And now it is finally over. Other highlights from SAH: Thursday night’s plenary speech by Alice Friedman at the Murphy Auditorium, which deftly combined the evolution of the discipline with her own pathbreaking investigations into the gendered nature of architecture and remained a rousing paean within and without that most deserving critique. I got to see far fewer paper sessions than I wanted, but each left me wanting more: I loved the discussion following “Counter-Histories of Sustainability” on Thursday, which revisited the 1960s and 1970s attempts at systems-based architecture, but goshdarnit aesthetics always creeps in. It seems every attempt at modernity and the discarding of traditional aesthetics ends up becoming aesthetic – or does it? It did strike me that the 1970s anti-aesthetic architectural ecologists were at least concerned with process and results: something the product-based LEED system may never get too. It was also fitting that the discussion was taking place more or less on the 40th anniversary of Earth Day.

Saturday I was focused on getting the tours up and out, with some glitches but the weather could have been worse. Saturday night was the SAH benefit, honoring the Chicago 7 – those 1970s rebels who upturned the Modernist Miesian apple cart – and Chicago Women in Architecture. It was a fantastic event in the Merchandise Mart, and I got to chat with many great Chicago architectural and preservation people, including the incomparable John Bryan, who so graciously endowed the Chair I hold, Gunny Harboe, Jim Peters and David Bahlman, who made the trip from his new digs in Connecticut. Geoffrey Baer of Channel 11 was the MC and gave me a very kind shout-out during the proceedings. We shuttled some more tours off this morning and I met one of them to tour the River Forest Women’s Club this afternoon, that stellar story of a 10 Most Endangered (2005) building that within three years became the Preservation Project of the Year (2008) thanks to Paul and Ellen Coffey. They met all of the preservation standards in spades, and made it more environmentally friendly as well, putting in a geothermal system and cutting its heating costs by four-fifths. Preservation is Sustainability. And it often looks pretty darn good.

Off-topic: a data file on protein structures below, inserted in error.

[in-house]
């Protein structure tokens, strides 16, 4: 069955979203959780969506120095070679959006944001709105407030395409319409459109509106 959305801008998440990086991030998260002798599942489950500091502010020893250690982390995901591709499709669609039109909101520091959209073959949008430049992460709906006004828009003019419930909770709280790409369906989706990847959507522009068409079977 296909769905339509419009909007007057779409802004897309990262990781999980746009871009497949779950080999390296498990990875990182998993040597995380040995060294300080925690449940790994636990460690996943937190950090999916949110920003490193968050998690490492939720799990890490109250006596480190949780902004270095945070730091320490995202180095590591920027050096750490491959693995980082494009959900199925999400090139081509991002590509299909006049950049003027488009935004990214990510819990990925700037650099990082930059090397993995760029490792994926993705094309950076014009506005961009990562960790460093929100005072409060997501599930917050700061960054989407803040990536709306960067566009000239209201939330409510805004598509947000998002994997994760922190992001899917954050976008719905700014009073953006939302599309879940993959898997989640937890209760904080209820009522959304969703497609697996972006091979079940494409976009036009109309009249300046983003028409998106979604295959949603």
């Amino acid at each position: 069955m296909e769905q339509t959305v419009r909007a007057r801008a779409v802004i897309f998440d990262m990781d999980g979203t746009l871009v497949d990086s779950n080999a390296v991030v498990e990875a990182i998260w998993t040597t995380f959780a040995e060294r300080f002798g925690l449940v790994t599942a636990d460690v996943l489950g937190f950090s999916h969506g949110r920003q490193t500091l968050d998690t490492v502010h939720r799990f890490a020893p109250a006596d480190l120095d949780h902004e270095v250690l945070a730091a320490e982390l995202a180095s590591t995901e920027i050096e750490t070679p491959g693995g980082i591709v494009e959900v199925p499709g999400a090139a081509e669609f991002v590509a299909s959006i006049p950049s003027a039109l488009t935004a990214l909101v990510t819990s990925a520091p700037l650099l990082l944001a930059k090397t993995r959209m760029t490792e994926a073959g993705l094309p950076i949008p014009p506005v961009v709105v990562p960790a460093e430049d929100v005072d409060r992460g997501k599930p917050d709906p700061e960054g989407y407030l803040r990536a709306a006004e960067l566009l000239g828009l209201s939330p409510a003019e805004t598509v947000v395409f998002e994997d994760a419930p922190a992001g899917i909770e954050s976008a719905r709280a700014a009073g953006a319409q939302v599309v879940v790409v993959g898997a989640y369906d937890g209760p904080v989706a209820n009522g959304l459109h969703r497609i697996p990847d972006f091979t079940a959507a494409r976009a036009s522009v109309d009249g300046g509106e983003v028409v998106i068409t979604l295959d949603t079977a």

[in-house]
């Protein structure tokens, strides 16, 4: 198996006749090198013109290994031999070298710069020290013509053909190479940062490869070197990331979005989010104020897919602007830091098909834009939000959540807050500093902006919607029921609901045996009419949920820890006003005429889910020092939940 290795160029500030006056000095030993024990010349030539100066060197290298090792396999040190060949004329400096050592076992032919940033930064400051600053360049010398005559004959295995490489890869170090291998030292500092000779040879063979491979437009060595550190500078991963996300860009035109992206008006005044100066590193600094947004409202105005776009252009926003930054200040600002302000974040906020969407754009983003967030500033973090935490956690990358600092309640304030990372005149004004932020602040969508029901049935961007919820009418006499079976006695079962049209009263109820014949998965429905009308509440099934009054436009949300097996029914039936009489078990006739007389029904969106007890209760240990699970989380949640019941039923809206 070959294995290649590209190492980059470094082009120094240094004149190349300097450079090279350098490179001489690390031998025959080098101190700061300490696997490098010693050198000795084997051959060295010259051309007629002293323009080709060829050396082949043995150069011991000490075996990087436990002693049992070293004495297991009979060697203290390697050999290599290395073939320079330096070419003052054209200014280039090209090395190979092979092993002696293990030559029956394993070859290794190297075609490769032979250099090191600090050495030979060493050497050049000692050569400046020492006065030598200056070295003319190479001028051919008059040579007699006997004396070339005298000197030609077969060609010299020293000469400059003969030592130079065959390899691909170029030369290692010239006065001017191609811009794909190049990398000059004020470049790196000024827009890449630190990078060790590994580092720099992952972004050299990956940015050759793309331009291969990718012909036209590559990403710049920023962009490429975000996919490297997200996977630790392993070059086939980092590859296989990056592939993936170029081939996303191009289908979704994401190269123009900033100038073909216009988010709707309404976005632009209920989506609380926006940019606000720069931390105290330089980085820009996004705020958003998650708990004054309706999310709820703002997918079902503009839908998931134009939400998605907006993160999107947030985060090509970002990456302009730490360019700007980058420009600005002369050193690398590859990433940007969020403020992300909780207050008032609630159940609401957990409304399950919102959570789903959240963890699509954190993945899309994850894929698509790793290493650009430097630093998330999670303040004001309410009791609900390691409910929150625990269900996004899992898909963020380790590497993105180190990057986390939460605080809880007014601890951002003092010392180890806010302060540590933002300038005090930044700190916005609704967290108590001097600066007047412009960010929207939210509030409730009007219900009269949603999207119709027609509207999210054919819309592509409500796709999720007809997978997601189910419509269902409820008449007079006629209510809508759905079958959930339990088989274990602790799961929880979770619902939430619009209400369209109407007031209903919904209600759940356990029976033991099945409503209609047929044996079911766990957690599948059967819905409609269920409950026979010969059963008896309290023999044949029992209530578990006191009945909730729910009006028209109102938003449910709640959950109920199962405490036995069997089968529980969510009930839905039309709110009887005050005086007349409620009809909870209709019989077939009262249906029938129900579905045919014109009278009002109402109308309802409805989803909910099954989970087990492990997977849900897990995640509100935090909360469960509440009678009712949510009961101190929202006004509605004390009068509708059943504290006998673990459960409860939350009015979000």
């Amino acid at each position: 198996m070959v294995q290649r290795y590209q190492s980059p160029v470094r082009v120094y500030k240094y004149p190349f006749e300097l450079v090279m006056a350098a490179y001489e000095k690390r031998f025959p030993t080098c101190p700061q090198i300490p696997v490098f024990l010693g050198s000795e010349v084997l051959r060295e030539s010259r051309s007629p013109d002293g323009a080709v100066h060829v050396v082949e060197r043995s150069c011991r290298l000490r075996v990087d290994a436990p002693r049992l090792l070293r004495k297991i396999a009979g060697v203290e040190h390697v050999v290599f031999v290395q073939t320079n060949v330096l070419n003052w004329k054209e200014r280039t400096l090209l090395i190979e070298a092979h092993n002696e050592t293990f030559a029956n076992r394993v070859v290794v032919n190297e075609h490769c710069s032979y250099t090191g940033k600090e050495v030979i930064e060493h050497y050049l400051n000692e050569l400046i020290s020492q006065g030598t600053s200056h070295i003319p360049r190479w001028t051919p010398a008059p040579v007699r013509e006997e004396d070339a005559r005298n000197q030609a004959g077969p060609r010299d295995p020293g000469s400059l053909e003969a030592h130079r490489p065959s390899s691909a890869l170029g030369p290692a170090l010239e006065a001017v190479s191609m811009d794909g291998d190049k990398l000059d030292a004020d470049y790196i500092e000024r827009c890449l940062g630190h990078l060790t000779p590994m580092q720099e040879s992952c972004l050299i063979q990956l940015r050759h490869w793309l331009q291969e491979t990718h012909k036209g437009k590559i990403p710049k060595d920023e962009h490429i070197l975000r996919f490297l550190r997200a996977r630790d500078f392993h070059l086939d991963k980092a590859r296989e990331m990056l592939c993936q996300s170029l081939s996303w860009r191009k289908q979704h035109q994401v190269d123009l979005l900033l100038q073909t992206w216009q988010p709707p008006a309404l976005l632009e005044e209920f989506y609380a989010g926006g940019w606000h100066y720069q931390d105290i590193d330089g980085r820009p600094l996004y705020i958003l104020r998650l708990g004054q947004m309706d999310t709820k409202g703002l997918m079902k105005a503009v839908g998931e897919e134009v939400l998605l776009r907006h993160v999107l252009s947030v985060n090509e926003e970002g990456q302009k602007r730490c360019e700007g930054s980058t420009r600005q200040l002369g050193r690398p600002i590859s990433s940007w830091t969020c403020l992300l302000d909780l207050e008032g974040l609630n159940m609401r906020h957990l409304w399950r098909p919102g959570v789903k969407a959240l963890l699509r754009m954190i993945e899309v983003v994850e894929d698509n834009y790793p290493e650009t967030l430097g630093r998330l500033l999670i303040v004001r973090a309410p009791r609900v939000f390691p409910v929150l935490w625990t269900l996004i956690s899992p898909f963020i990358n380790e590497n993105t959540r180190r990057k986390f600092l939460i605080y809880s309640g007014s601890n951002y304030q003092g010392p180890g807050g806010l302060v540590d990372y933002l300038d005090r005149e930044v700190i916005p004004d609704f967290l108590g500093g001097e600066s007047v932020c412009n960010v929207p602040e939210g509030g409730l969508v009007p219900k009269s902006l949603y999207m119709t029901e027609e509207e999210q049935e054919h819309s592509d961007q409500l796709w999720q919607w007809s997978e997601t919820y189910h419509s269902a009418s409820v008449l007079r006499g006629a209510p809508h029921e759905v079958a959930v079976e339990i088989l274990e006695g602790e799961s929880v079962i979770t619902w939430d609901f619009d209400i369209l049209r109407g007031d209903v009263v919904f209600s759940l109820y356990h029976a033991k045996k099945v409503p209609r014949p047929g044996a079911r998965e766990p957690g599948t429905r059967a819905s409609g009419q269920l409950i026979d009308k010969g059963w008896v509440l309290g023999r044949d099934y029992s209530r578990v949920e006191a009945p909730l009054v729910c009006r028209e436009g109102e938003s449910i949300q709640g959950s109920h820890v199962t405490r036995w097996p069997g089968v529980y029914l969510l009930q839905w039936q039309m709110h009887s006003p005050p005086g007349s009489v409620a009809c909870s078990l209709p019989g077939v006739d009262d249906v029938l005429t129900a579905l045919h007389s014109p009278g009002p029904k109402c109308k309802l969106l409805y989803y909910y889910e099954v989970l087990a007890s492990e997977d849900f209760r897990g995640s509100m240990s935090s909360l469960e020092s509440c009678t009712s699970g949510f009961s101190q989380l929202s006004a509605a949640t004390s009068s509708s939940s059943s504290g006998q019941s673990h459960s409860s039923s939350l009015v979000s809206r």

Plainfield: Historic?

April 7, 2010


Another downtown bites the dust – or should we say drinks the Kool-Aid? The latter phrase has been overly misused the last decade or two but it is quite appropriate. Historic downtown Plainfield – a lovely Will County town west of Lockport, has voted down historic landmark status, despite a 21-20 majority of downtown property owners being in favor of it. This was reported in the Chicago Tribune today.